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Saturn is Lynchpin To GM's Green Imaging

Posted by: David Kiley on December 11, 2007


Sure, the company is putting its technical and PR resources behind the Chevy Volt concept. The Volt, for those on Mars, is the plug-in gas-electric car GM debuted at the Detroit auto show last January and vows to have on the road by 2010.

But there is a problem to overcome. Chevy’s passenger car business has very little cred with consumers. As GM’s own research shows, educated, young, women, especially, are down down down on Chevy. The image of Chevy’s passenger car business has been abused for years by GM and its ad agency, Campbell-Ewald. Paging the last two Malibus! (The current one is great by the way). Paging the Cavalier! Paging the Monte Carlo! Paging the Aveo! The current Cobalt is a snooze. The HHR is kind of nifty, but it’s customers tend to be over 40 and male. The car ads have been…lame…for years.

As bullish and hopeful as I am on the Volt (because I want one), I’m betting that GM’s real sleeper opportunity is to build out Saturn with the two-mode hybrids that are coming, and the plug-in that will follow the Volt.

Despite the research that shows Saturn lost a lot of the aspirational qualities it earned in the 90s when it foisted the Ion, LS, Relay and original Vue on us, those reasons for Saturn’s decline were relatively short-lived. The current lineup of products is first class. Sky, Outlook, Vue, Aura and Astra (coming in January). That’s a pretty showroom.

And Saturn is a brand that can, I believe, be quickly repositioned to attract more of the following audiences: teachers and professors (educated and influential…the VW Beetle was big with this crowd), middle-income, educated, women; college students and new grads; and a group I'll call "Conscientious Dads."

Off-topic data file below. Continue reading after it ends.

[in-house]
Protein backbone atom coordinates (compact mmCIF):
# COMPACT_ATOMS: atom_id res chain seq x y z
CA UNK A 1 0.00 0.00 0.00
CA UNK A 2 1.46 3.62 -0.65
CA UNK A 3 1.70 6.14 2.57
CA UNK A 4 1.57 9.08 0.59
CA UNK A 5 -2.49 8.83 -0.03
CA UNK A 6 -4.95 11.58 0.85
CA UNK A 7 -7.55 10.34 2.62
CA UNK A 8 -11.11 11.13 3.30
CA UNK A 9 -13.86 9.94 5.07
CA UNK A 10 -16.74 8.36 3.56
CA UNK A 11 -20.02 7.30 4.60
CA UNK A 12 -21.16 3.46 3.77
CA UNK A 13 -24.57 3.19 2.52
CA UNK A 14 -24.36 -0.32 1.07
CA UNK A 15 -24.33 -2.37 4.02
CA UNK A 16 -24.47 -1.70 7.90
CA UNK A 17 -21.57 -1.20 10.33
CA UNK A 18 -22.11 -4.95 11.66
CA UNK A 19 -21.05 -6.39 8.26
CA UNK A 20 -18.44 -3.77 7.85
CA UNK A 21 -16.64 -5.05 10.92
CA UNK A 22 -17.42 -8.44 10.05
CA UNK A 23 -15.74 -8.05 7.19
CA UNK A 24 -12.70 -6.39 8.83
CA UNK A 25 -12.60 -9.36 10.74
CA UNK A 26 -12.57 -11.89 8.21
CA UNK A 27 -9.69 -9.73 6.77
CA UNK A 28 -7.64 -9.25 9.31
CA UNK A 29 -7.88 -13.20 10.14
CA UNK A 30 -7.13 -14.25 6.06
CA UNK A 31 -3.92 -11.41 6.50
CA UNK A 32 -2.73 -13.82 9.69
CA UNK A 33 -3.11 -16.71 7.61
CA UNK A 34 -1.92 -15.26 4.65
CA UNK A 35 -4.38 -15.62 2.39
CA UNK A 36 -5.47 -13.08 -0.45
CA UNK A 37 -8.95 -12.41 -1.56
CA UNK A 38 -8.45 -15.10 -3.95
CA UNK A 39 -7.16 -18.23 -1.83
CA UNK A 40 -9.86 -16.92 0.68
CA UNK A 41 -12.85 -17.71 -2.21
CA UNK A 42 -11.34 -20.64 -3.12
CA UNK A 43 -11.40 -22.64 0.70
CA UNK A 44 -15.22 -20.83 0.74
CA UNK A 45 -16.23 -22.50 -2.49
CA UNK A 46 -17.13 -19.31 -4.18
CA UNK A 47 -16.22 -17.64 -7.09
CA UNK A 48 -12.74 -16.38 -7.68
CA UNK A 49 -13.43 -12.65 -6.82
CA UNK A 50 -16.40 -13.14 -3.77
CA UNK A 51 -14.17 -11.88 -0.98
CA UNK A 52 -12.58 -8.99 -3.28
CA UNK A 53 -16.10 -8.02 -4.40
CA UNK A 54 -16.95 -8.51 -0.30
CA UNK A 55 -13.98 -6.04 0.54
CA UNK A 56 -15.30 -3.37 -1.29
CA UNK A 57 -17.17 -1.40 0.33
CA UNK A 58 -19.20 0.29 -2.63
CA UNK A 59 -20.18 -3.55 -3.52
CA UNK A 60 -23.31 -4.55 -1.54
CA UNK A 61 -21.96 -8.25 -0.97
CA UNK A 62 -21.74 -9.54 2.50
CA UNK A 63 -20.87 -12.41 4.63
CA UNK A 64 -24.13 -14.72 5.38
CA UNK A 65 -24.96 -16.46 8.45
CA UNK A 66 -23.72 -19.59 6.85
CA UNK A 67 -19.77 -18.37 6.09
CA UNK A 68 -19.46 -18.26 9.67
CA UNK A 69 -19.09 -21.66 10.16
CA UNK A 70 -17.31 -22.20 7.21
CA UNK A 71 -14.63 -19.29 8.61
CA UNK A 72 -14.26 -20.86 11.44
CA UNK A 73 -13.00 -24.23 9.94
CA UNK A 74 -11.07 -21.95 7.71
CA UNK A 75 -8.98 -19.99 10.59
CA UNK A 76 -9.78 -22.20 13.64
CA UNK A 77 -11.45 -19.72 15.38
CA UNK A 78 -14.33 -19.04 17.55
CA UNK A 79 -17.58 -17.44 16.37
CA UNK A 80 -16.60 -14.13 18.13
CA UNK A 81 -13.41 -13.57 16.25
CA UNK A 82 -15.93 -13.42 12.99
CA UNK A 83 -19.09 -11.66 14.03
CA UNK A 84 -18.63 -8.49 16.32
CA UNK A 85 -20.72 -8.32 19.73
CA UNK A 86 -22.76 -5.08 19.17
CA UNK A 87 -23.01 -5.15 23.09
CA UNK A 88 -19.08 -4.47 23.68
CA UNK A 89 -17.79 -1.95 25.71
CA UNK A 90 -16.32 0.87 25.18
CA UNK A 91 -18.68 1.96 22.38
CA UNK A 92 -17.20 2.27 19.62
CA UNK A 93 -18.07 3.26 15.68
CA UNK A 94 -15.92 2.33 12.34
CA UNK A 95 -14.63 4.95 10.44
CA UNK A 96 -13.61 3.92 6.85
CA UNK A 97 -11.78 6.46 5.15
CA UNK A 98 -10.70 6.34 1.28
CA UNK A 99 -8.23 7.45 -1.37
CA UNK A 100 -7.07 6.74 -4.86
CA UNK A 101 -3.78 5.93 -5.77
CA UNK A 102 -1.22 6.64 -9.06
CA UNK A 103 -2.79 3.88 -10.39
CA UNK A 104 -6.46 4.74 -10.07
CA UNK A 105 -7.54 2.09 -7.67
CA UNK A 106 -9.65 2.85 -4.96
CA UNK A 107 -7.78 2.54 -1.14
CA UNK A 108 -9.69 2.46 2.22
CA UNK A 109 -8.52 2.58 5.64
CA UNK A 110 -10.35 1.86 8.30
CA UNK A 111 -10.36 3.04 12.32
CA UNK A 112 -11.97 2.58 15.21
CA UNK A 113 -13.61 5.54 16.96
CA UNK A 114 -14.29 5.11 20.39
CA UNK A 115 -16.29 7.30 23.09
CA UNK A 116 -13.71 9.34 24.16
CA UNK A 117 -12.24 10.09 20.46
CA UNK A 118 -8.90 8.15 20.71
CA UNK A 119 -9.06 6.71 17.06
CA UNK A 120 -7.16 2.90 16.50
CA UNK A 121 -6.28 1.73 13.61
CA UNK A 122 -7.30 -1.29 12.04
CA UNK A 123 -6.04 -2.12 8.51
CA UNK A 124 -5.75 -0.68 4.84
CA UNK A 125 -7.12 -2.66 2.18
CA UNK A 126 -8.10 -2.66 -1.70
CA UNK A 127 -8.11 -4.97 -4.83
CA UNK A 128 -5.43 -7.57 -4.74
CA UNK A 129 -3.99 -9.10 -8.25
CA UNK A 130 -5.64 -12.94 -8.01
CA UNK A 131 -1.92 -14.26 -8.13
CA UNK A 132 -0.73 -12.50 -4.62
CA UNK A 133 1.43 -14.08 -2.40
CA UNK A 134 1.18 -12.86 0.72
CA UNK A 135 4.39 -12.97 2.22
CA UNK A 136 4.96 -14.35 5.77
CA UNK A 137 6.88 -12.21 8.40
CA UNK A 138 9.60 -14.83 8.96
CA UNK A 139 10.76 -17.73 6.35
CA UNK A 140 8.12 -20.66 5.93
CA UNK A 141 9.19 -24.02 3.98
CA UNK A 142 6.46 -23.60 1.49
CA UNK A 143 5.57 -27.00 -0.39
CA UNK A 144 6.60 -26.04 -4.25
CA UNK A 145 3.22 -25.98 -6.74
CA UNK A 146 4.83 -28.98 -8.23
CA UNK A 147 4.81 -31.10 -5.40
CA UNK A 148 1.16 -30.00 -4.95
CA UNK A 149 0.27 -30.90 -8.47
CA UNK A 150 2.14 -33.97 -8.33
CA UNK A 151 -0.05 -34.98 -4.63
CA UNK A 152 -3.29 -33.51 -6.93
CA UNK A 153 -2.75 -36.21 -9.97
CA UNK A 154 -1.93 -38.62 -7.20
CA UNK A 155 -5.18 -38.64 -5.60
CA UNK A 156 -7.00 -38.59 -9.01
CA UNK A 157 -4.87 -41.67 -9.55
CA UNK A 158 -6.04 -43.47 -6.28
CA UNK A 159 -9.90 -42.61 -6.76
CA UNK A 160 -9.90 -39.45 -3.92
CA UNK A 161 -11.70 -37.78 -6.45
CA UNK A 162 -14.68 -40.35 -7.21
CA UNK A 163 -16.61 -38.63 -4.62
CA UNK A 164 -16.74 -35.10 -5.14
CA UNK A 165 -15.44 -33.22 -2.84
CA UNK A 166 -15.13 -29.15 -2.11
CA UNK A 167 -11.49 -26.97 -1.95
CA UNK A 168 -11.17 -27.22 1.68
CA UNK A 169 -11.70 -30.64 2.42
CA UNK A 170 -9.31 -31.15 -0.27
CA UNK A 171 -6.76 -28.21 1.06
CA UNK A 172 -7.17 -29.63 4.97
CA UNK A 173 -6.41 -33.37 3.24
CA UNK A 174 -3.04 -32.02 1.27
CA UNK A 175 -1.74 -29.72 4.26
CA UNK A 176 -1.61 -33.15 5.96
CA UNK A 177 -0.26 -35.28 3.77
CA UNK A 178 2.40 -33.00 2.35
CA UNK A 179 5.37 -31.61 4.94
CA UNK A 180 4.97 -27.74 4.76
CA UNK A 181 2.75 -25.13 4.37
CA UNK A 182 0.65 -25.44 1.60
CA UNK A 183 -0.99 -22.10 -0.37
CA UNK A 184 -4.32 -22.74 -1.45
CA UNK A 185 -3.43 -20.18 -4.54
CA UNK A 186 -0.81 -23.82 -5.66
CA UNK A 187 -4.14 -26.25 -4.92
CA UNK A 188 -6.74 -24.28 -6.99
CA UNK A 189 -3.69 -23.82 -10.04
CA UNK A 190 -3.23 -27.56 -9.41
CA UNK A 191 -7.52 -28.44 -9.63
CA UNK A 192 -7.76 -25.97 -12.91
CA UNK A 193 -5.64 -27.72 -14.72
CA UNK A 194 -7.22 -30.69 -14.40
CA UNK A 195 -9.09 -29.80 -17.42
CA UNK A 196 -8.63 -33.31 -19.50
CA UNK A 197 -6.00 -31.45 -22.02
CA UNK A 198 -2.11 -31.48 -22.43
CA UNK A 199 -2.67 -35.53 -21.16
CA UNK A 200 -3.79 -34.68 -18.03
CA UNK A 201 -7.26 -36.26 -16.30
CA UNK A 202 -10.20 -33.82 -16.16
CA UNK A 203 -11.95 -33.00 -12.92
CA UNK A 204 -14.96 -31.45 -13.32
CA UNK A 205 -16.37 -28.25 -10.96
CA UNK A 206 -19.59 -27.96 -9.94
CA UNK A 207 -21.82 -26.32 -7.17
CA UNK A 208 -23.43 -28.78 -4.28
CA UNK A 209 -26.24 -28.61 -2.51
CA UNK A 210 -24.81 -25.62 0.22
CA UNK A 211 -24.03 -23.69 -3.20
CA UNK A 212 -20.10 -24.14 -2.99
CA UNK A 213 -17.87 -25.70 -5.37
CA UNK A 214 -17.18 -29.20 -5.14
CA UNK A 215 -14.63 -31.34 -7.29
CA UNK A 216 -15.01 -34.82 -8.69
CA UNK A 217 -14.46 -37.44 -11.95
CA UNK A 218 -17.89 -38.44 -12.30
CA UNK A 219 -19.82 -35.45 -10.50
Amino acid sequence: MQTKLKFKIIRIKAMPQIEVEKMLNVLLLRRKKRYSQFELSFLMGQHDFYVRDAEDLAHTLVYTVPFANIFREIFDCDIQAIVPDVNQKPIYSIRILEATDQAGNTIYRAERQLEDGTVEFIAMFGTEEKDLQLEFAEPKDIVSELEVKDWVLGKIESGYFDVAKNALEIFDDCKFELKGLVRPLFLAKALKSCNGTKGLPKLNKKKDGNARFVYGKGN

This brings me to something of a retraction, or maybe it is a sort-of-apology. About a year ago, I blogged on Saturn after they dismissed their ad agency, Goodby, Silverstein & Partners. I dealt some pretty salty crackers to Saturn brand chief Jill Lajdziak, asserting that she and her team had not learned to work with a first-class ad agency, and that she was on the verge of squandering her opportunity to make good with a first-rate product lineup.

A year later, I have some different thoughts. I still think Lajdziak should feel a great deal of pressure to improve Saturn’s numbers following the year-ago lame launch of the Aura. Don’t you think Pontiac, for example, would like to have a lineup this good? But what is clear to me after seeing Goodby’s work for Hyundai so far is that maybe this agency, which does so many things so well, simply has trouble with a car.

In other words, as Jeff Goodby himself told me, I probably laid too much of the blame for a confused Saturn marketing strategy the last few years on the Saturn client. The agency clearly has “issues:” with cars. It’s no sin. Wieden and Kennedy, a great agency, has steered clear of car accounts in the U.S. for many years because of the trouble they can be for some agencies. Wieden, which does great work for Honda in the U.K., famously bombed with Subaru in the U.S.